1. Strategic Alignment – Progressive law firm leaders recognise that long term success requires developing profitable solutions that positively affect all the firm’s material stakeholders. This requires conversations about your business Purpose and Values– Whom do we serve? What do we stand for? How do we best create and protect value for our material stakeholders? Thereby embedding sustainability and ESG into your own strategy, culture, and business operations. Not holding ESG at arm’s length within well intended CSR groups or initiatives.
  2. Partnerships & Ecosystems– GCs want advice and support in tackling the many interconnected ESG issues. To achieve this breadth of perspective, they seek partners who use their strategic view of the wider business landscape to facilitate collaboration and the sharing of best practice with other businesses. They also see a role for external lawyers and BD professionals in horizon scanning for new structures and new ideas that can speed their sustainable business transition.
  3. Challenge – GCs actively look for partners who can challenge their thinking on ESG and help them guard against complacency. Morgan noted how he sometimes went into meetings with law firms expecting to teach them about ESG. But the most successful meetings were those where he found himself being “taken down a peg or two” and emerging with “some tricky questions to answer and opportunities to explore”.
Anthony Kenny

Kenny suggested that GCs are, rightly, wary if they suspect law firms are just jumping on the ESG bandwagon –“talking the talk, but not walking the walk”. For Smart that meant law firms being able to prove that they were “on their own authentic ESG journey and not just making high-minded, generic statements about it.”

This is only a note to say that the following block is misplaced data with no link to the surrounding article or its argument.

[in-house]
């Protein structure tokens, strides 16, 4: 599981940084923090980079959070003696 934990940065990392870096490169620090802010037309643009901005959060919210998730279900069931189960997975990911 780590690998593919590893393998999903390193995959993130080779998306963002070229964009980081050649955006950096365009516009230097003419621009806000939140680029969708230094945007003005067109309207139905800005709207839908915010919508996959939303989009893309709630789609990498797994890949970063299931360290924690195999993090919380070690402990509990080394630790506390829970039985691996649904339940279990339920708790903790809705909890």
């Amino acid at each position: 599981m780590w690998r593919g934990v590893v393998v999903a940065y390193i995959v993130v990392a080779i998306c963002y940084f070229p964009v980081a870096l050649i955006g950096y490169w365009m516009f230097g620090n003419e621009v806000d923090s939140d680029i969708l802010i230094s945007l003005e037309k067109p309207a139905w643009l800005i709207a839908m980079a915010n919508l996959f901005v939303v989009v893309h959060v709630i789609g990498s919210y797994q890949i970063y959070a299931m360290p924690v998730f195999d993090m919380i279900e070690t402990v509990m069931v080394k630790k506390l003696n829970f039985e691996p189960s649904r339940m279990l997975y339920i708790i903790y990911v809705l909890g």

The demand for authenticity and alignment was echoed by all our panellists, and it came with a warning.

Already, law firms are losing out on panels and pitches if they fail to demonstrate a clear commitment to Diversity, Equity and Inclusion, which of course is inherent to the Social and Governance aspects of ESG. As Smart put it: “We are writing policies about D&I. If we don’t have a diverse panel advising us we’re not getting any additional thoughts. We’re just getting the same old thoughts.”

Julia Hayhoe

I predict we will see a greater harmonisation and cohesion of ESG standards and metrics coming out from GCs. Already we see this with GC groups setting policy, expectations and sharing knowhow to advance DEI. Give it another 18 months and I expect the most progressive GCs will release cohesive ESG standards, in line with their own supply chain policy and business strategy.

So, I believe the question for progressive law firm leaders to ask is:  Do you want to be a source of long-term value creation, or risk mitigation for your clients?

As one panellist pointed out, it’s no good for a firm to promote all it is doing to cut its carbon footprint, if, at the same time, it has a large portfolio full of clients that are destroying the environment.  This reaches into the thorny issue of client selection and how (and at what pace) firms can best enable clients to transition to more sustainable businesses.  And engage with their stakeholders in conversations about how they can best do this.

In the future, legal providers are likely to be judged no differently to other organisations in the supply chain – so expected to meet the same cohesive set of high ESG standards. How well prepared are you for this?

Challenges ahead – but so many opportunities

Law firms face some significant challenges in meeting the increasingly exacting demands of their clients. Some are further along the road than others. To help guide you, my previous article for The Lawyer gives six tangible steps to take in this quest.

For those firms that embrace ESG, both for themselves and in partnership with their clients, the opportunities to provide expert legal advice, deepen stakeholder relationships and create long terms value are already very significant and will become even more so.

Julia leads Hayhoe Consulting, advising legal and other professional service firms on how to achieve strategic sustainable growth for themselves and their clients.